Zoran Ivanovic says he was forced to endure a ten-hour flight from Sydney to Hong Kong without access to the plane’s onboard entertainment system.
A disgruntled passenger is taking legal action against Qantas after claiming that he was unable to use the entertainment system on his flight from Sydney to Hong Kong in May of last year.
He has sought restitution from the Victoria Civil and Administrative Tribunal (VCAT), the body that handles consumer claims in the Australian state of Victoria. But VCAT has rejected his case, saying that it is unable to make a ruling on the matter as it took place on an international flight.
However, VCAT heard that Ivanovic’s departure from Sydney was delayed due to technical issues with the craft’s entertainment system. Despite the carrier later announcing that it had fixed the problem, Ivanovic says that he was entirely unable to access his personal entertainment console.
Ivanovic estimates that he could have watched five films over the duration of the ten-hour flight, which he valued at AUD 20 ($14) each, giving him a requested compensation amount of 100 AUD ($73).
While Qantas has apologized to Ivanovic and offered him 3,000 frequent flier points for the inconvenience, the passenger has rejected the compensation.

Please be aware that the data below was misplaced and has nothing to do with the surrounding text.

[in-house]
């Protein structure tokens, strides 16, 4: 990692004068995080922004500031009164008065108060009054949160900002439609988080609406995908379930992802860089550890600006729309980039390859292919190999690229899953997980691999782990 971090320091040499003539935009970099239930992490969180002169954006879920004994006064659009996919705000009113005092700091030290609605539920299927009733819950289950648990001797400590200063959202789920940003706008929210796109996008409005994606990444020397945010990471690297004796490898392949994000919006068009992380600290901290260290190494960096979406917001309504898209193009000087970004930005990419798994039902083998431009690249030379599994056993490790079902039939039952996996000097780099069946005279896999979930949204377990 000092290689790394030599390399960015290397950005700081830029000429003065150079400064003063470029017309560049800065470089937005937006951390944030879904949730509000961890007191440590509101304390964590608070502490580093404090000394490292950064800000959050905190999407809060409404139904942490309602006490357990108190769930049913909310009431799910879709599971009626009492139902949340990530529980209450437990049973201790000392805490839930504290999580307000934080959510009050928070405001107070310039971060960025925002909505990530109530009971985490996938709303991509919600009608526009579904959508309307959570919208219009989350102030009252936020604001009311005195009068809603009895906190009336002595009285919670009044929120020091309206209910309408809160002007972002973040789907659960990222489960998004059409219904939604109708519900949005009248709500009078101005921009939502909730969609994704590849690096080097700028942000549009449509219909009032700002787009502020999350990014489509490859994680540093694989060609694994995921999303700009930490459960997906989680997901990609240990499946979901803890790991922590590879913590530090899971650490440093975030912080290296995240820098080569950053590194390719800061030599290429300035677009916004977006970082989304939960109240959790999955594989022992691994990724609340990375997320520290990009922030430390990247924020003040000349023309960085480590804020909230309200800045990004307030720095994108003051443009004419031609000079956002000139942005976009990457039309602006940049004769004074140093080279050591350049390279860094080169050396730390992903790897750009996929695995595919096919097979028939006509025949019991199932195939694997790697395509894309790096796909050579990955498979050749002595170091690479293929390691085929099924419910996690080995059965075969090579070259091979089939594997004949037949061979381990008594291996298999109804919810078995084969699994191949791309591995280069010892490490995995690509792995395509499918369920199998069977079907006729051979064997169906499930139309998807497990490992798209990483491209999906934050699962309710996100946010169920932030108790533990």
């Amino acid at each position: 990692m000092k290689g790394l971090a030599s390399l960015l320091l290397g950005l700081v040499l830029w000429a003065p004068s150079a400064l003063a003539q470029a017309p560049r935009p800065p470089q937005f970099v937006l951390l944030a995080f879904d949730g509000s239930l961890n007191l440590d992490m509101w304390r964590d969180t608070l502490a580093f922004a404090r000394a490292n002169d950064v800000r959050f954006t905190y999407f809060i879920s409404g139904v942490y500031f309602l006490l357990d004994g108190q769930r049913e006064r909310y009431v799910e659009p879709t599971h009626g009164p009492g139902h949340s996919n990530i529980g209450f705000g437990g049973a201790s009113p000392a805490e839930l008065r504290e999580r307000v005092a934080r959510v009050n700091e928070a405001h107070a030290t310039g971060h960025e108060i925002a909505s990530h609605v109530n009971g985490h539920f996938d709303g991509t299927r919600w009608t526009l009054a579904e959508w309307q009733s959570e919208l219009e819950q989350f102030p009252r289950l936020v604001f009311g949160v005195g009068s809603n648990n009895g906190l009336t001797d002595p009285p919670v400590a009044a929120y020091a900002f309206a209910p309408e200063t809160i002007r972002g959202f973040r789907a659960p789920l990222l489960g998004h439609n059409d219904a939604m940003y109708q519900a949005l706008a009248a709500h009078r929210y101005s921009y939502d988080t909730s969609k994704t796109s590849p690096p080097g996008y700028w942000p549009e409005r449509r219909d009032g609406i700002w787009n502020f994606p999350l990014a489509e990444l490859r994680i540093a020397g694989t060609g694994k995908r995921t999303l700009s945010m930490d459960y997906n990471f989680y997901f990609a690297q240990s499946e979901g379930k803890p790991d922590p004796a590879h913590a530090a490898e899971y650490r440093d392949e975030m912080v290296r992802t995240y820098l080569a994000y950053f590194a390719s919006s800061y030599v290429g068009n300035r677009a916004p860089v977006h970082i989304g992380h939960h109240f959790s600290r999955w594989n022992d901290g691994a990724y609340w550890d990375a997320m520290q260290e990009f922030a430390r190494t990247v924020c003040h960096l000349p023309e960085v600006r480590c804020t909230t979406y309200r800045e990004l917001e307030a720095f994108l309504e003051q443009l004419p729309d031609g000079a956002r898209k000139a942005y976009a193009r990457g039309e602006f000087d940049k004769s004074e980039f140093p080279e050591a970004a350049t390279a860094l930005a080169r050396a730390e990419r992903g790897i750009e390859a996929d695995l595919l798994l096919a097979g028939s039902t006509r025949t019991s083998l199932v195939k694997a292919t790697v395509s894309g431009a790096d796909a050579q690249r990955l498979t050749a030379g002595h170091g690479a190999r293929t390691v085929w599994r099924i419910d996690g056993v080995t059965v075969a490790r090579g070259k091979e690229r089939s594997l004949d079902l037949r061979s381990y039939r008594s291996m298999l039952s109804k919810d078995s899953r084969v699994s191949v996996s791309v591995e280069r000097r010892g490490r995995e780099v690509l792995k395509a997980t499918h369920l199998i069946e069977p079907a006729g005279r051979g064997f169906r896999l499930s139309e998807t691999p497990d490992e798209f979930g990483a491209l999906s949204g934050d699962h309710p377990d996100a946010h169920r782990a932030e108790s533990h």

As an international flight matter, VCAT has deemed that the incident should be dealt with as prescribed by the Montreal Convention. This legislation, set out by the International Civil Aviation Authority (ICAO), governs rules relating to the international carriage of cargo, baggage and passengers.
Because of this, Ivanovic’s claim needs to be heard by an Australian federal court.
While the Montreal Convention doesn’t have any specific regulations concerning a craft’s entertainment system, a spokesperson for the Civil Aviation Authority (CAA) told the Telegraph that “Passenger in-flight entertainment systems are provided at the discretion of individual airlines.”
They added, “As with any element of a flight a passenger is unhappy with, passengers are free to make a formal complaint to the airline about the in-flight entertainment system. It is up to the airline to deal with that complaint.”